In 1807, Emperor Alexander I introduced the Cross of Saint George – “soldiers’ St George”, as a reward for lower military ranks for “undaunted courage”, which in 1856 was divided into four classes.
To celebrate the anniversary of the Order many museums organised special exhibitions and conferences.
The first badge of the Order of St George. Catherine the Great declared herself the Head of the new Order by assigning herself with the first class insignia. Is the rider on the horse actually a lady? Moscow Kremlin Museums
The Tallinn Museum of Orders of Knighthhood has on display a badge of the Russian Imperial Order of St George belonging to Austrian Field Marshal Hennequin Count of Fresner and Curel.
The exhibition will be open until 16 March 2020.
The exhibition will be open until 3 March 2020.
On 18 August 2019, the Tsaritsino Museum in Moscow opened their exhibition of one painting delivered from the Grand Master’s Palace in Valletta. The fully restored portrait of Empress Catherine II of Russia (1729-1796), painted by Dimitri Grigorievic Levitzky (1735-1822) can be seen until 12 January 2020, when it will be returning to Malta.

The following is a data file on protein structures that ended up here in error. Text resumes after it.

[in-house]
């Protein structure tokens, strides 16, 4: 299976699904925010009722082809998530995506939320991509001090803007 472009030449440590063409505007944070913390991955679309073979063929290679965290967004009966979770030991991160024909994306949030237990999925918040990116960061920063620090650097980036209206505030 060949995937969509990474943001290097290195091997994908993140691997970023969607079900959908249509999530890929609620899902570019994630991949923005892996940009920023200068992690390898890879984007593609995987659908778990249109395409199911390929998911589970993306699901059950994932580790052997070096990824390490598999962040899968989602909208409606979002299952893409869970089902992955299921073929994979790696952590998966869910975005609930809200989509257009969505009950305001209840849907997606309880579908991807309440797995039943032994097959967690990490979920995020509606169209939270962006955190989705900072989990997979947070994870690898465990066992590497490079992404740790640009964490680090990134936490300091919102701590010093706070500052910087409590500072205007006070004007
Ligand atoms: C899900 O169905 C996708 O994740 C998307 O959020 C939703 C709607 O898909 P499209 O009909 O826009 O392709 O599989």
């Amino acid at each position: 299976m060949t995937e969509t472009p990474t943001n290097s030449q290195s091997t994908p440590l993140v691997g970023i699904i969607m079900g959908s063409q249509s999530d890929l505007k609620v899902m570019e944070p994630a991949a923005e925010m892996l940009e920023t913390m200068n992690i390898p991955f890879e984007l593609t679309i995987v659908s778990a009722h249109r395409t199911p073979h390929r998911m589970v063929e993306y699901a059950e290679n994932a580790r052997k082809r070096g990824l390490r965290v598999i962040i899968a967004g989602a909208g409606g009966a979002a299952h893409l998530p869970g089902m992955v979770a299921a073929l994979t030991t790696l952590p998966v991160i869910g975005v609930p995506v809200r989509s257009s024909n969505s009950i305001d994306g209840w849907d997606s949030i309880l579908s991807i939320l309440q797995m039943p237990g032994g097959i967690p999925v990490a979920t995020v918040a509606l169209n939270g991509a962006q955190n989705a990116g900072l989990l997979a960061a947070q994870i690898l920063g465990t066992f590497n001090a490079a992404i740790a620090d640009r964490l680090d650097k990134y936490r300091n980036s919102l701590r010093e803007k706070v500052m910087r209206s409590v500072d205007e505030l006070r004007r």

The movie Downton Abbey has been stirring up a buzz for the meticulously recreated period costumes and jewelry, but we have of course focused on the order insignia, and especially so, as the movie features Mary, Princess Royal and Countess of Harewood, the late aunt to HM Queen Elizabeth, played by Kate Phillips.
The movie is set in 1927, the same year that the Princess was made Dame Grand Cross of the British Empire and she is portrayed wearing the insignia, including a purple sash of the Order, at a fictional ball thrown in honour of her parents, George V and Queen Mary, at Harewood House.
Most of Princess Mary’s personal archive, including correspondence, diaries, clothing and personal effects have recently been handed to the National Trust and we can expect to see them at the Harewood Estate.
Fans of the movie will be interested to know that Princess Mary’s original diamond star of the Order of the British Empire can be seen in Tallinn (Estonia) at the Tallinn Museum of Orders of Knighthood. The beautiful diamond star was comissioned for the coronation of her brother George VI (1937) and was worn by her on many occasions.
By the way, visitors to the Tallinn Museum of Orders of Knighthood can also see the diamond-studded garter, similar to the one worn by George V.
The 25th General Conference of the International Council of Museums (ICOM) has just finished in Kyoto and was a great success! More than 4500 participants from 120 countries and regions gathered here to discuss and exchange ideas and experiences. Estonia was represented by 25 delegates, including those from the Tallinn Museum of Orders of Knighthood. Our Curator Catherine Lapinsh made a presentation History from a Different Perspective.